HC Deb 18 April 1962 vol 658 cc557-9
Mr. A. E. Cooper (Ilford, South)

I beg to move, in page 56, line 15, to leave out "or reduction".

This is a small point. The House is entitled to have the Minister's views on the interpretation of the words which it is proposed to delete. It would appear that the transport users' consultative committees are being given power to consider a proposal by the Railways Board when a railway service is to be discontinued from one station to another or on any one line. The committees do not, however, appear to be given any such power if a service is merely reduced.

What is the difference between a service which is discontinued and one which is simply reduced? It would seem that when there is a reduction in services, particularly in areas of considerable population, the users' consultative committee should be able to be consulted on the matter. I shall be glad to hear the views of my hon. Friend the Parliamentary Secretary.

6.0 p.m.

Mr. Hay

My hon. Friend the Member for Ilford. South (Mr. Cooper) has put something of a conundrum to the House but at the same time has moved an Amendment. My first task must be to tell the House what the effect of the Amendment would be if it were made. It would empower the transport users' consultative committees to consider any question relating to reductions of services whether it be in respect of passenger or freight services, upon representations being received from objectors, at the committee's own initiative, or on reference to the committee by the Minister. And they would have to give consideration to these matters under subsection (4) as part of the procedure whereby committees are still empowered to look at what we call "quality of service" questions.

At present the Clause, while it empowers the committees to consider quality of service questions, expressly debars them, by subsection (5), from considering charges or any question relating to the discontinuance or reduction of railway services, except as later subsections provide. Those later subsections relate to consideration of complete closures of railway passenger facilities, and that question in particular is dealt with by subsection (7).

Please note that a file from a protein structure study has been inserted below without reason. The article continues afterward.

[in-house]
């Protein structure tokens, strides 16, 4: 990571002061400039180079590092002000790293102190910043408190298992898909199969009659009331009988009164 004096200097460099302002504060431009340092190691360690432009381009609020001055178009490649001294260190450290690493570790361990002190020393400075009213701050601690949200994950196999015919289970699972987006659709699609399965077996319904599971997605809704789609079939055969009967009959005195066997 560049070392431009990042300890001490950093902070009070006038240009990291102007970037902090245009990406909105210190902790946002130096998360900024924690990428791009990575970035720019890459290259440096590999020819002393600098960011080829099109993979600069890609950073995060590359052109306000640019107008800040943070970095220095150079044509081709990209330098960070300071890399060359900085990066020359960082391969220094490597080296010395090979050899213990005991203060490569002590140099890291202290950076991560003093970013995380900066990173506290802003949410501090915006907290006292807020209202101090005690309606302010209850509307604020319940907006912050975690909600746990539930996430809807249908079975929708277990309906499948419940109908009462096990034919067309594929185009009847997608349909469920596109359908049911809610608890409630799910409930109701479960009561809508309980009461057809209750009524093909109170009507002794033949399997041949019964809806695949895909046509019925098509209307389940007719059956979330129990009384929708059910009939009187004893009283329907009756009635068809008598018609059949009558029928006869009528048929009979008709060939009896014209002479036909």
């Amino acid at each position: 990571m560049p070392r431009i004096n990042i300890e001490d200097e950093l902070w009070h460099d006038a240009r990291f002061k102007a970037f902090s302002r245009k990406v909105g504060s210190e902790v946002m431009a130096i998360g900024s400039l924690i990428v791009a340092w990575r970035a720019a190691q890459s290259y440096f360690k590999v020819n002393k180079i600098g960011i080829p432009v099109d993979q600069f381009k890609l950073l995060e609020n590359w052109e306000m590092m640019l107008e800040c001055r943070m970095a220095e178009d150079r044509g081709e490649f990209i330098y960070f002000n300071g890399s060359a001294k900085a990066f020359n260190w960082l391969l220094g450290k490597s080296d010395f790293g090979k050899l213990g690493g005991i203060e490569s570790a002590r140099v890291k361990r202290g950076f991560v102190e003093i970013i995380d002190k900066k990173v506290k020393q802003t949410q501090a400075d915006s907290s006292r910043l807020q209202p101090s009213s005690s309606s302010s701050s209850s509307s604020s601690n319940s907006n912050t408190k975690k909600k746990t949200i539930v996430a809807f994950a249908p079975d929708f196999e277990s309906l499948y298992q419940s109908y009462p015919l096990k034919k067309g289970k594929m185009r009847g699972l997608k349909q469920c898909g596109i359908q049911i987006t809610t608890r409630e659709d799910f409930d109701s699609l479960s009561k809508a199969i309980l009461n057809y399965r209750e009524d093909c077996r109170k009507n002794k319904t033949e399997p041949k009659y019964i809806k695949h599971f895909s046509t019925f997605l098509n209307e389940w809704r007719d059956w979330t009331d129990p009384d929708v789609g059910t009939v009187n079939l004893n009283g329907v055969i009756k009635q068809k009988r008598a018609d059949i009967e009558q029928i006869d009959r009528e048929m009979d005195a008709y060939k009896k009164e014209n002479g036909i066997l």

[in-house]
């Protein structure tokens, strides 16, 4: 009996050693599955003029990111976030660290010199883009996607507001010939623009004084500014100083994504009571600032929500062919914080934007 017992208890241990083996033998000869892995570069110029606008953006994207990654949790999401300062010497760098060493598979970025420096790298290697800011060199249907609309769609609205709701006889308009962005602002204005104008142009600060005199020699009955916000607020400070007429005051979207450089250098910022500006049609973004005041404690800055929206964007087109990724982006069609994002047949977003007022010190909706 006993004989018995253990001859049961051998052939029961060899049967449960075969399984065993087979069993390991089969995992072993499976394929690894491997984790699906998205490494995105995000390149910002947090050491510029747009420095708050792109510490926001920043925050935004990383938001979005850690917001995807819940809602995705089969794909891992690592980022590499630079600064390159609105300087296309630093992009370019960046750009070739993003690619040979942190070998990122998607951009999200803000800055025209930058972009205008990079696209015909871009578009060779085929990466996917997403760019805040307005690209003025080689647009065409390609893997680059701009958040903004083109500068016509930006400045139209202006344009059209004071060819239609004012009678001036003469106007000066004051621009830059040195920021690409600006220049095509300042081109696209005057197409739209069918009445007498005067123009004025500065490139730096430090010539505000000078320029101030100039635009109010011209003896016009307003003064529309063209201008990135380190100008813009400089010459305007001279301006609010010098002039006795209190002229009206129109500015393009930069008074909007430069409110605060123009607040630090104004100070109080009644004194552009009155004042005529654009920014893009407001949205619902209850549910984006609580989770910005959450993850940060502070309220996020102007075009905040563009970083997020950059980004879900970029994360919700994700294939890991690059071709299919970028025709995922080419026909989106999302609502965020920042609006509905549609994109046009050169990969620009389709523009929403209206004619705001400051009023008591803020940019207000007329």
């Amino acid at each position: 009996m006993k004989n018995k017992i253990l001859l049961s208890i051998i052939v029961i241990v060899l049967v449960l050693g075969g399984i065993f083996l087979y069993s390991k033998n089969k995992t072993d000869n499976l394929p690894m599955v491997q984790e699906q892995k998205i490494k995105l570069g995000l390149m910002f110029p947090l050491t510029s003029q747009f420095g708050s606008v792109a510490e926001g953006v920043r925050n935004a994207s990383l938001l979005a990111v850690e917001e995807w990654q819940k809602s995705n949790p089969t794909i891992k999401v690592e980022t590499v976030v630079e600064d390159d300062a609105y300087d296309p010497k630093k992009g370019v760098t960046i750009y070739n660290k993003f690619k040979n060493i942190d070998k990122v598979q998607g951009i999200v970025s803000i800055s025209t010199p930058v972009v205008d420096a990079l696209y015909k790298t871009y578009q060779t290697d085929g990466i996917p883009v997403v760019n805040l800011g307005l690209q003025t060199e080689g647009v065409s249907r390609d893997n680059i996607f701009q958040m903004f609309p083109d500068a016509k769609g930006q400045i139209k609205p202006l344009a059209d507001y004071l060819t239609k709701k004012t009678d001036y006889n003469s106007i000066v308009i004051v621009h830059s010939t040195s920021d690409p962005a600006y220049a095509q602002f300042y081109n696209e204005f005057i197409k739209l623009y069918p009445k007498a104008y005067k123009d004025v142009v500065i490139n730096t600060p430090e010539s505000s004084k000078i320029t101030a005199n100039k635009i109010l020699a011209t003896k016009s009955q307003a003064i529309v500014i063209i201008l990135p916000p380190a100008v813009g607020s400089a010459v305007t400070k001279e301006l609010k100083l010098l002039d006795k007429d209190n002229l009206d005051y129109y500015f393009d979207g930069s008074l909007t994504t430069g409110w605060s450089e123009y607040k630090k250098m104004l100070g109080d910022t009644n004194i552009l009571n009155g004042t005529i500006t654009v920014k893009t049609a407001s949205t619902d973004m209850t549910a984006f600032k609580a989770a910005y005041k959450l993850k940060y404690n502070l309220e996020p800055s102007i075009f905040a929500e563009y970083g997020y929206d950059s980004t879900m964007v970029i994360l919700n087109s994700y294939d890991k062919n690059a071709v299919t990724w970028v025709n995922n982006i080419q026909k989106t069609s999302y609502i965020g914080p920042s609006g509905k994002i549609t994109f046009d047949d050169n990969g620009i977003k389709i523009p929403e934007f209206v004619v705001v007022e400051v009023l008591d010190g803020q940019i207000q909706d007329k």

Under the Bill, the position is that the transport users' consultative committees have the general oversight of any closures of passenger services which are made. The Railways Board has the power to reduce the frequency of either passenger or freight services, and it also has the power to close freight services completely without the Minister intervening, and those matters do not come before the consultative committee. All that is retained as the job of the consultative committee is, firstly, questions relating to quality of service, and, secondly, railway passenger service closures under subsection (7).

Having regard to the general objective which the Government are aiming at in the Bill of conferring on the nationalised transport undertakings a wide degree of commercial freedom, I do not think that it would be right for us to place upon the Railways Board in particular any obstacle which would prevent it from reducing the services that it provides. No ordinary commercial undertaking is prevented from ceasing to provide for sale what it normally would wish to pro vide. The real reason why the railways in particular are in trouble is that people are deserting them and no longer using the services. I do not think therefore that we should place the Railways Board under a particular liability to have any reduction which it may make in its services—

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